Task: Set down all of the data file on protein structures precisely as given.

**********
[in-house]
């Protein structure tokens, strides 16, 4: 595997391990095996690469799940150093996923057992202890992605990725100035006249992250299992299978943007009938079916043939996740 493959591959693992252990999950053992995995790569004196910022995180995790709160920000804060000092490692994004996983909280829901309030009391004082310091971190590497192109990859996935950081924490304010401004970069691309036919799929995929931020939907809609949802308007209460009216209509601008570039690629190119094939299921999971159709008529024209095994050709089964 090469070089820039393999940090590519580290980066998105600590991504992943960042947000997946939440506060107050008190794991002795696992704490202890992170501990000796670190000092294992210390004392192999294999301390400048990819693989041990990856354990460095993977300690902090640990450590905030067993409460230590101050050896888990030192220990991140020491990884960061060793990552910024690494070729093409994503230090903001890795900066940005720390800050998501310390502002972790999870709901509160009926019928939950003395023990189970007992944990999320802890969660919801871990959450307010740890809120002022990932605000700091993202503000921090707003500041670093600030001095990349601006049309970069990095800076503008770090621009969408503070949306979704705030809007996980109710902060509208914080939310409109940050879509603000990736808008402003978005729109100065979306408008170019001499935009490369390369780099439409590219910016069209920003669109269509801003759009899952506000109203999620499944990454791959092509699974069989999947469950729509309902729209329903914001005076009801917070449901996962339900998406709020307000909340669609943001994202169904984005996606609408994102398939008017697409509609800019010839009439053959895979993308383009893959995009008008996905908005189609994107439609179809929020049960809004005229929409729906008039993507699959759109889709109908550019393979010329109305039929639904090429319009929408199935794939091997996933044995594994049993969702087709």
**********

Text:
[in-house]
């Protein structure tokens, strides 16, 4: 595997391990095996690469799940150093996923057992202890992605990725100035006249992250299992299978943007009938079916043939996740 493959591959693992252990999950053992995995790569004196910022995180995790709160920000804060000092490692994004996983909280829901309030009391004082310091971190590497192109990859996935950081924490304010401004970069691309036919799929995929931020939907809609949802308007209460009216209509601008570039690629190119094939299921999971159709008529024209095994050709089964 090469070089820039393999940090590519580290980066998105600590991504992943960042947000997946939440506060107050008190794991002795696992704490202890992170501990000796670190000092294992210390004392192999294999301390400048990819693989041990990856354990460095993977300690902090640990450590905030067993409460230590101050050896888990030192220990991140020491990884960061060793990552910024690494070729093409994503230090903001890795900066940005720390800050998501310390502002972790999870709901509160009926019928939950003395023990189970007992944990999320802890969660919801871990959450307010740890809120002022990932605000700091993202503000921090707003500041670093600030001095990349601006049309970069990095800076503008770090621009969408503070949306979704705030809007996980109710902060509208914080939310409109940050879509603000990736808008402003978005729109100065979306408008170019001499935009490369390369780099439409590219910016069209920003669109269509801003759009899952506000109203999620499944990454791959092509699974069989999947469950729509309902729209329903914001005076009801917070449901996962339900998406709020307000909340669609943001994202169904984005996606609408994102398939008017697409509609800019010839009439053959895979993308383009893959995009008008996905908005189609994107439609179809929020049960809004005229929409729906008039993507699959759109889709109908550019393979010329109305039929639904090429319009929408199935794939091997996933044995594994049993969702087709």